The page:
Review: 'Street Gang' looks at the ways 'Sesame Street' taught the youth

Documentary honors the revolutionary children's television program

Adam Graham
Detroit News Film Critic

It's a show for children that didn't talk down to its audience, and taught them important lessons on race, tolerance and matters of life and death, while also teaching them their ABCs and how to count. 

"Street Gang: How We Got to Sesame Street" is an enlightening look at the genesis of "Sesame Street" through the eyes of its creative team, who had a visionary idea to make a television show that would love people rather than market to them. The result speaks for itself, and is still an institution more than 50 years after it hit the airwaves. 

Oscar the Grouch and Frank Oz in "Street Gang: How We Got to Sesame Street."

Marilyn Agrelo directs this unabashed love letter to "Sesame Street" and its inhabitants, based on the 2008 book by Michael Davis. Through interviews both new and archival, "Sesame Street's" founders explain how the show was started, the coming together of the talent involved and the magic that has made the show endure for generations.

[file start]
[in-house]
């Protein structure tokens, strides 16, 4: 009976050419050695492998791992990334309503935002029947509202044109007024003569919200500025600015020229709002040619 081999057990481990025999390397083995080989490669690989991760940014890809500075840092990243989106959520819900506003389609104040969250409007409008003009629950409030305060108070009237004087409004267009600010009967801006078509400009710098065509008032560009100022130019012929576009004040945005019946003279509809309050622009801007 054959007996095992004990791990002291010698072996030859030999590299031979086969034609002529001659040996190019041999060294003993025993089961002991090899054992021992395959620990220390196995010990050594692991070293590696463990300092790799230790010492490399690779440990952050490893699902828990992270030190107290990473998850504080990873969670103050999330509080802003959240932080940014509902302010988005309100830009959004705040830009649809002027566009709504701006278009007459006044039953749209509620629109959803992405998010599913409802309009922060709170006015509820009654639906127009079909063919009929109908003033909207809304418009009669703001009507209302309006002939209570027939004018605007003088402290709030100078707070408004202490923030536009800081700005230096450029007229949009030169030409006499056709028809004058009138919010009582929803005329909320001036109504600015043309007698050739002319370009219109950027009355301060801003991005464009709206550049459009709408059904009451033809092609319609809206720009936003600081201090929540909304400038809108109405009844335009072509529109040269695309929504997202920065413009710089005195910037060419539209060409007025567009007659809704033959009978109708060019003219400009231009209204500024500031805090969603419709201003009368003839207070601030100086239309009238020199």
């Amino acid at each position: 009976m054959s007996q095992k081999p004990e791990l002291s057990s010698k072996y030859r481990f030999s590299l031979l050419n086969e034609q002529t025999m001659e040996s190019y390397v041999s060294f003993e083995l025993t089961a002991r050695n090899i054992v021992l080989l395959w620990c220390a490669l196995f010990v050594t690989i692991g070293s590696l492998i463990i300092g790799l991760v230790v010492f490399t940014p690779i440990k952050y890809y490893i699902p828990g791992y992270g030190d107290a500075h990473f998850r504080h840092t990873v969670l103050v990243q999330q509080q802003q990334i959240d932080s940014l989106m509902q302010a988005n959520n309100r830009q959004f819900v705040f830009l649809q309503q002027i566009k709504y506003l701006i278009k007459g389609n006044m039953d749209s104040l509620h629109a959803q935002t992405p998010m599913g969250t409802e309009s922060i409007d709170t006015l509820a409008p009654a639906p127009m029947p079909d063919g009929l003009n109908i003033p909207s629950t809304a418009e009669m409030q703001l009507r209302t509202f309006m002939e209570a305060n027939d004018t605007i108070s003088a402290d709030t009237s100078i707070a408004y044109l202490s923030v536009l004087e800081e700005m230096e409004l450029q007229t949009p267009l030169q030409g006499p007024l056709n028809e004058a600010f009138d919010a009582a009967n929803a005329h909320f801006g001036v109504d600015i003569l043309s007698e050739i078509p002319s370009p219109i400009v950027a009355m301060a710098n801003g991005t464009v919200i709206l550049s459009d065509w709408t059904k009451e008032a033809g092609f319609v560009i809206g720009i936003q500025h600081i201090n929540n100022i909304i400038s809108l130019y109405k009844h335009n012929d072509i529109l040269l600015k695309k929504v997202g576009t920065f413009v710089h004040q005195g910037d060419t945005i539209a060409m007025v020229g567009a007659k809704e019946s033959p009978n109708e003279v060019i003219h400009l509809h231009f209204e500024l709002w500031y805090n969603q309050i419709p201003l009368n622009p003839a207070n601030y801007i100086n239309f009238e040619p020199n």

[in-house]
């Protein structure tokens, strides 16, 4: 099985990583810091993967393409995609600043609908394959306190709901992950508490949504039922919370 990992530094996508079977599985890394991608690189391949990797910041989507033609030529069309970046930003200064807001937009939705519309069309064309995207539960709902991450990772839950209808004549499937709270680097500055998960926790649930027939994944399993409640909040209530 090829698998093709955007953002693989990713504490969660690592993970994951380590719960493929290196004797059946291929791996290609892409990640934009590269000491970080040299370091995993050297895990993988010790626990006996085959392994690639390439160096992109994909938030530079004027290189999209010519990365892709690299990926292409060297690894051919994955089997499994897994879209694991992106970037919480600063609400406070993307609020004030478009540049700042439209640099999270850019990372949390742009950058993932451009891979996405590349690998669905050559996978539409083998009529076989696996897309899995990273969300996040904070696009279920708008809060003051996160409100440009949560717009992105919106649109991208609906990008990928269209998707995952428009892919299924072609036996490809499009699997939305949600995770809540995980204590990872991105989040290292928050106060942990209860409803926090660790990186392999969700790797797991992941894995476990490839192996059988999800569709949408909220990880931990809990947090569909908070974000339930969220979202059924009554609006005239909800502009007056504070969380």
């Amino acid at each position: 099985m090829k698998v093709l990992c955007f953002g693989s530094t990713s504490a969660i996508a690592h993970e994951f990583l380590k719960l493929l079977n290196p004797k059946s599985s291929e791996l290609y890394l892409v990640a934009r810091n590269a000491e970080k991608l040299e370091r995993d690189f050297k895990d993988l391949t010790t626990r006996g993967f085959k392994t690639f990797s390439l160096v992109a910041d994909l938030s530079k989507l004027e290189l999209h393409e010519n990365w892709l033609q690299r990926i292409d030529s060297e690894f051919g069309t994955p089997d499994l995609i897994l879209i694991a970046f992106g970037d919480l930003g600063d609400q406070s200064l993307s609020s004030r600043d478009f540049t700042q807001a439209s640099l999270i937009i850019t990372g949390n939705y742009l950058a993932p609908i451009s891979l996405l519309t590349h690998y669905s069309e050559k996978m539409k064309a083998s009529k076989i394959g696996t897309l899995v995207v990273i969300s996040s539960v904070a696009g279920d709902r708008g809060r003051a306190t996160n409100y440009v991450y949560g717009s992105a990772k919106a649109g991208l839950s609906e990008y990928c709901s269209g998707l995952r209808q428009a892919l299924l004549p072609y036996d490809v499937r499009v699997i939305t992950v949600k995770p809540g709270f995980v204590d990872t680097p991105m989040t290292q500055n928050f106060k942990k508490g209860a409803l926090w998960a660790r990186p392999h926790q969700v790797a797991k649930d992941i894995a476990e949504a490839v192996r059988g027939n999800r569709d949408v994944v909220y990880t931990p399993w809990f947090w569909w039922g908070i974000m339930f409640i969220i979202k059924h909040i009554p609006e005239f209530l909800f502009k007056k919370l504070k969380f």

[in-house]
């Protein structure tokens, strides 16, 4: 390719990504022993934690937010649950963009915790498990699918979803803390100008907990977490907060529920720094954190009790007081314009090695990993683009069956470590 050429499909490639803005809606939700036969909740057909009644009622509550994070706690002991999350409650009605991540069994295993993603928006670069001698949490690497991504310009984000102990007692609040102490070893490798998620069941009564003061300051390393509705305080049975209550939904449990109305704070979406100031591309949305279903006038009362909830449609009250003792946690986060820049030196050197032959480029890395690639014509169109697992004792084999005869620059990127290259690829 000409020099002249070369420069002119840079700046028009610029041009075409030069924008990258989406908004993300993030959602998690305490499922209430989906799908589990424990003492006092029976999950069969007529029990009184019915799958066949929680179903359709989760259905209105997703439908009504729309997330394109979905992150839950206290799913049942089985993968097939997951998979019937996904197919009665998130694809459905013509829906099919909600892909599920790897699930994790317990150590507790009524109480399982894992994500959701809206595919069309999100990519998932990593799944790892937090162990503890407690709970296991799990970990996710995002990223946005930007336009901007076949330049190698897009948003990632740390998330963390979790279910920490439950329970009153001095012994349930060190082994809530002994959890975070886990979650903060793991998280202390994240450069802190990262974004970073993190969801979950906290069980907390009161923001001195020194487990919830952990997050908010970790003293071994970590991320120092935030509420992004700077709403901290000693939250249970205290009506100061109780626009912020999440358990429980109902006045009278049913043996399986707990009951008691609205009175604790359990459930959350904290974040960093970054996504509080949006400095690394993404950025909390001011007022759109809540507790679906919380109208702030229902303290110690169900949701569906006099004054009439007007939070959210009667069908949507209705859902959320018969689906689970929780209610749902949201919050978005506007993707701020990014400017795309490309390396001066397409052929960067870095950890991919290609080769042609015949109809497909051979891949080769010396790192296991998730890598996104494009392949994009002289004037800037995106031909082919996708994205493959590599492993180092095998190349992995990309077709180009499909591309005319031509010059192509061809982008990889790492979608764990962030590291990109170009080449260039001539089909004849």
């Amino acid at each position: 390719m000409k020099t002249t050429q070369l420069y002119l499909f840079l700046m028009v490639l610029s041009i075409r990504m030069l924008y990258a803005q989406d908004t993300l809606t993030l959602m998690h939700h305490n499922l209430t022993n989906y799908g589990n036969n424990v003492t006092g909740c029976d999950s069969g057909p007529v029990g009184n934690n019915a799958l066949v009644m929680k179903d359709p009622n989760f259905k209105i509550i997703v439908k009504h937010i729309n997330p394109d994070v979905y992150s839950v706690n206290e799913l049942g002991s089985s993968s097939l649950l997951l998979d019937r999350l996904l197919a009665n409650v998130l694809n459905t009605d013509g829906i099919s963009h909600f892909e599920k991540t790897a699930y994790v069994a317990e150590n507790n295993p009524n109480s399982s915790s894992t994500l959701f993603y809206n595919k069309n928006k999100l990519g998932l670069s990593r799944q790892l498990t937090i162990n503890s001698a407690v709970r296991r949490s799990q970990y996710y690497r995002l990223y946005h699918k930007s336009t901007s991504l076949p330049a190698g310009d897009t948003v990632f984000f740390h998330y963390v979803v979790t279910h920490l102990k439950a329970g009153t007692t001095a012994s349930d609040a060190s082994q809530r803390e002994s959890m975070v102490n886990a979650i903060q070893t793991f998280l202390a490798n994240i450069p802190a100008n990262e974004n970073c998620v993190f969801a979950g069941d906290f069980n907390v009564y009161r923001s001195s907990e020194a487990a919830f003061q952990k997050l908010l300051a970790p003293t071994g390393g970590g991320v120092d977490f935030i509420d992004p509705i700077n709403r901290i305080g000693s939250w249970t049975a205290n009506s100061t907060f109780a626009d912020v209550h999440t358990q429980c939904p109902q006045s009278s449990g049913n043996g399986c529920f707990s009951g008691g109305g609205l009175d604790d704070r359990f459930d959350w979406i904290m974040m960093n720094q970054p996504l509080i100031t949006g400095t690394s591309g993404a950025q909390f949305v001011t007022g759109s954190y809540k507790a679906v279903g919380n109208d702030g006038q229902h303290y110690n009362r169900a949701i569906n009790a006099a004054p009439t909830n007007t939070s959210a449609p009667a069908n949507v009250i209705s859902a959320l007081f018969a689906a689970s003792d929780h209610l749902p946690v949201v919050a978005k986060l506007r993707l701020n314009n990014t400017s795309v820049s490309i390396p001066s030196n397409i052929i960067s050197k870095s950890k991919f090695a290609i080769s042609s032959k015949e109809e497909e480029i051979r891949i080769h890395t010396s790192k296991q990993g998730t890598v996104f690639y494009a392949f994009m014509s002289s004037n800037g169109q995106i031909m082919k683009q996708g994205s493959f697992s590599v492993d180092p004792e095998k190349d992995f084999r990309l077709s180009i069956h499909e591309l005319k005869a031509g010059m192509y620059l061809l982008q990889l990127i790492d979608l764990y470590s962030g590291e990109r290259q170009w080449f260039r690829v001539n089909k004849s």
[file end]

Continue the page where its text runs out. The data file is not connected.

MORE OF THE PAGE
For those who grew up watching the show and took it at face value, it may come as a surprise how much was going on beneath the surface. Producers explain how the show was specifically targeted to reach inner-city youth, and how the set was modeled after a Harlem street corner. The racially integrated cast was a subliminal message in racial equality. And the real-life death of Will Lee, who played Mr. Hooper on the show, presented a challenge to producers: how best to address the loss to the audience? They wound up doing it through Big Bird, who processed the news like a child would, but the straightforwardness with which the show handled the issue was something of a breakthrough for children's television programming. 

"Street Gang" is a warm and often fascinating look at a group of bold visionaries who focused their talents on teaching — and entertaining — the youth. It would take a real Oscar the Grouch to deny its appeal, but then "Sesame Street" taught us that grouches are okay, too. 

'Street Gang: How We Got to Sesame Street'


Rated PG: for some thematic elements, language and smoking

Running time: 106 minutes

In theaters